Picking up where former candidate Rep. Richard A. Gephardt (D-Mo.) left off, Edwards launched a new 30-second ad on trade in South Carolina and Oklahoma.
Clark, fighting with Edwards for support in the South and Southwest, told voters in Mesilla, N.M., that Bush is the "most divisive, polarizing leader in recent American history." Clark, who began the day speaking to veterans in Arizona, where a poll published by the Arizona Republic showed him trailing Kerry by 9 percentage points, said he is the best candidate to trump Bush on foreign policy. "George W. Bush is going to run on his national security record," Clark said. "I know more about national security than George W. Bush has ever thought about, and I can hold him accountable."
Kerry hit a similar theme in Kansas City, Mo., the big prize state Tuesday with 74 delegates. Responding to criticism of his votes against the 1985 strategic defense initiative and other national security bills, Kerry said: "This president doesn't understand that the real test of patriotism and the real test of defending our country is not slapping around some silly little vote. I'll take no second seat to anybody in this country in my defense of this nation and my defense of America and defense of the American flag."
At the mention of Republican National Committee Chairman Ed Gillespie, who has criticized Kerry's record, the crowd of more than 1,000 booed and hissed. "It's all right, there's a great form of flattery in what they're doing," Kerry said. "They're scared; they're worried because we're going to talk about real issues in this country. They think they can attack the way they attacked Jean Carnahan and the way they attacked Max Cleland. They've got another thought coming to them." Both Carnahan (Missouri) and Cleland (Georgia) lost Senate reelection campaigns in 2002 and both have endorsed Kerry in the nominating contests.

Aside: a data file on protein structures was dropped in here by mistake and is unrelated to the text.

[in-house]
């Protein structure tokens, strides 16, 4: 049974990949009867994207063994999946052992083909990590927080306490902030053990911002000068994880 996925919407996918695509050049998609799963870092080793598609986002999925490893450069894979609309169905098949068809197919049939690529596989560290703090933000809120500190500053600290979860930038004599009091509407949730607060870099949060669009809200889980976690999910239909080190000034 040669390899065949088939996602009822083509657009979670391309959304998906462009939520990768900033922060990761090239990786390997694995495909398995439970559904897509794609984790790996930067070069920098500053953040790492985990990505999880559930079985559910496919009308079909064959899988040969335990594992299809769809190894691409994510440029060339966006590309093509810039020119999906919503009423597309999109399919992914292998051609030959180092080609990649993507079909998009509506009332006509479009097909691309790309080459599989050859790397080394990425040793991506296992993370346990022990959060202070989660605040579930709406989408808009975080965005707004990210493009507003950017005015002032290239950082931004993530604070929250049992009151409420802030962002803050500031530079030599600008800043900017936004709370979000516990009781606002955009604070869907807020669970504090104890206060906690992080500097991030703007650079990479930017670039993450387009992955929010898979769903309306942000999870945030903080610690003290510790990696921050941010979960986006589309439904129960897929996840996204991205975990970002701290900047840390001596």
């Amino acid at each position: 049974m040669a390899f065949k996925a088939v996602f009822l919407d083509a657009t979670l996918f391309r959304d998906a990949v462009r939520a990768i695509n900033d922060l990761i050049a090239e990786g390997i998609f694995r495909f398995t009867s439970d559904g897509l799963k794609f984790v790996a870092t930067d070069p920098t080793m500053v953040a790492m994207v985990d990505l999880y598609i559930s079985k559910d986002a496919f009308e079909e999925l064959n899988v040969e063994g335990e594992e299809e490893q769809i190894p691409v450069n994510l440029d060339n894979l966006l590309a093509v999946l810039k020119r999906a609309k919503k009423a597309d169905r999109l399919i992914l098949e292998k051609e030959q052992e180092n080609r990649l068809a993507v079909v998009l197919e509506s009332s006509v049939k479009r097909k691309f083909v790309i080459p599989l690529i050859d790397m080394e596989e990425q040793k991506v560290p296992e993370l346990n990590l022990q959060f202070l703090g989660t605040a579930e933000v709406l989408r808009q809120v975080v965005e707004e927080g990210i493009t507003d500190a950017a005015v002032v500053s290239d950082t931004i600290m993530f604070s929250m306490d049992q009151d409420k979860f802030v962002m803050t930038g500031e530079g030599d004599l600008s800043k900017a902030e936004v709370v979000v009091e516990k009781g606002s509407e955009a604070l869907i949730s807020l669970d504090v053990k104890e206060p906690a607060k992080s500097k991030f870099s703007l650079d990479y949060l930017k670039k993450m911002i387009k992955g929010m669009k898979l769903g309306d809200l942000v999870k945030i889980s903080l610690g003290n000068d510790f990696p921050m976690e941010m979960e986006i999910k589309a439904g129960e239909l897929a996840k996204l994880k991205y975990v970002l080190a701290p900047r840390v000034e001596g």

After discounting the significance of endorsements Dean has received from Al Gore, Bill Bradley and other prominent Democrats, the Kerry camp was busy touting endorsements he received Saturday from Michigan Gov. Jennifer M. Granholm and Lt. Gov. John Cherry.
Kerry came under attack from Dean not only over special interest money, but also the war in Iraq. Before Dean was introduced to the crowd of about 300 for a 9 a.m. outdoor rally in Tucson, retired Marine Corps Gen. Joseph Hoar, the former head of U.S. Central Command and a Dean backer, said of the decision to go to war with Iraq, "Senator Kerry said he was duped by the administration. I'm here to tell you that the administration perpetrated a fraud on the American people. Senator Kerry should have known better. The insiders in the Senate went along with the president, 'cause they were afraid to do otherwise."
Dean warned voters that Democrats cannot win with Kerry. "We are not going to beat George Bush by nominating someone who is the handmaiden of special interests. We need to do better than that in the Democratic Party, and we're gonna do that today. We are not going to beat George Bush with someone who has his hands as deeply in the lobbyists' pockets as George W. Bush's. We need somebody from outside Washington to clean up Washington, and not another special interest senator."
VandeHei reported from Washington. Staff writers David S. Broder, Ceci Connolly and Paul Schwartzman contributed to this report.